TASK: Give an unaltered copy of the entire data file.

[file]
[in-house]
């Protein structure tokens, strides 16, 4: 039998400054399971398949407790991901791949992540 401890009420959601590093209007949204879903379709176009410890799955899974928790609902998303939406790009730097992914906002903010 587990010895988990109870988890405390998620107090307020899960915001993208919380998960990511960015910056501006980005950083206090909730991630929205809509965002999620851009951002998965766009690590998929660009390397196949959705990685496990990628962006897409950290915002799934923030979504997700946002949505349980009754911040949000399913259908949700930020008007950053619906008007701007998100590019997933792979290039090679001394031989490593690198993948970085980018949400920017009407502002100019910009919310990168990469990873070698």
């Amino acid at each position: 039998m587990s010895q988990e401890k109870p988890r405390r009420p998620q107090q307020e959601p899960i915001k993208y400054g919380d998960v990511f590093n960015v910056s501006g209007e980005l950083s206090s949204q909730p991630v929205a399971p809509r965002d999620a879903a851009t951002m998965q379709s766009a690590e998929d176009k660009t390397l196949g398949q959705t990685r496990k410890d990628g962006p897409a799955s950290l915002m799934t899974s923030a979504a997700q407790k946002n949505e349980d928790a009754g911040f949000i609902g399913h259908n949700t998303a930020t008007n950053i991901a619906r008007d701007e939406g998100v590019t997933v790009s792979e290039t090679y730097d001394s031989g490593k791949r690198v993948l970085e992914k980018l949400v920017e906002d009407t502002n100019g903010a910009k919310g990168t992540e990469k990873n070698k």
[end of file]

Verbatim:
[in-house]
């Protein structure tokens, strides 16, 4: 039998400054399971398949407790991901791949992540 401890009420959601590093209007949204879903379709176009410890799955899974928790609902998303939406790009730097992914906002903010 587990010895988990109870988890405390998620107090307020899960915001993208919380998960990511960015910056501006980005950083206090909730991630929205809509965002999620851009951002998965766009690590998929660009390397196949959705990685496990990628962006897409950290915002799934923030979504997700946002949505349980009754911040949000399913259908949700930020008007950053619906008007701007998100590019997933792979290039090679001394031989490593690198993948970085980018949400920017009407502002100019910009919310990168990469990873070698």
């Amino acid at each position: 039998m587990s010895q988990e401890k109870p988890r405390r009420p998620q107090q307020e959601p899960i915001k993208y400054g919380d998960v990511f590093n960015v910056s501006g209007e980005l950083s206090s949204q909730p991630v929205a399971p809509r965002d999620a879903a851009t951002m998965q379709s766009a690590e998929d176009k660009t390397l196949g398949q959705t990685r496990k410890d990628g962006p897409a799955s950290l915002m799934t899974s923030a979504a997700q407790k946002n949505e349980d928790a009754g911040f949000i609902g399913h259908n949700t998303a930020t008007n950053i991901a619906r008007d701007e939406g998100v590019t997933v790009s792979e290039t090679y730097d001394s031989g490593k791949r690198v993948l970085e992914k980018l949400v920017e906002d009407t502002n100019g903010a910009k919310g990168t992540e990469k990873n070698k």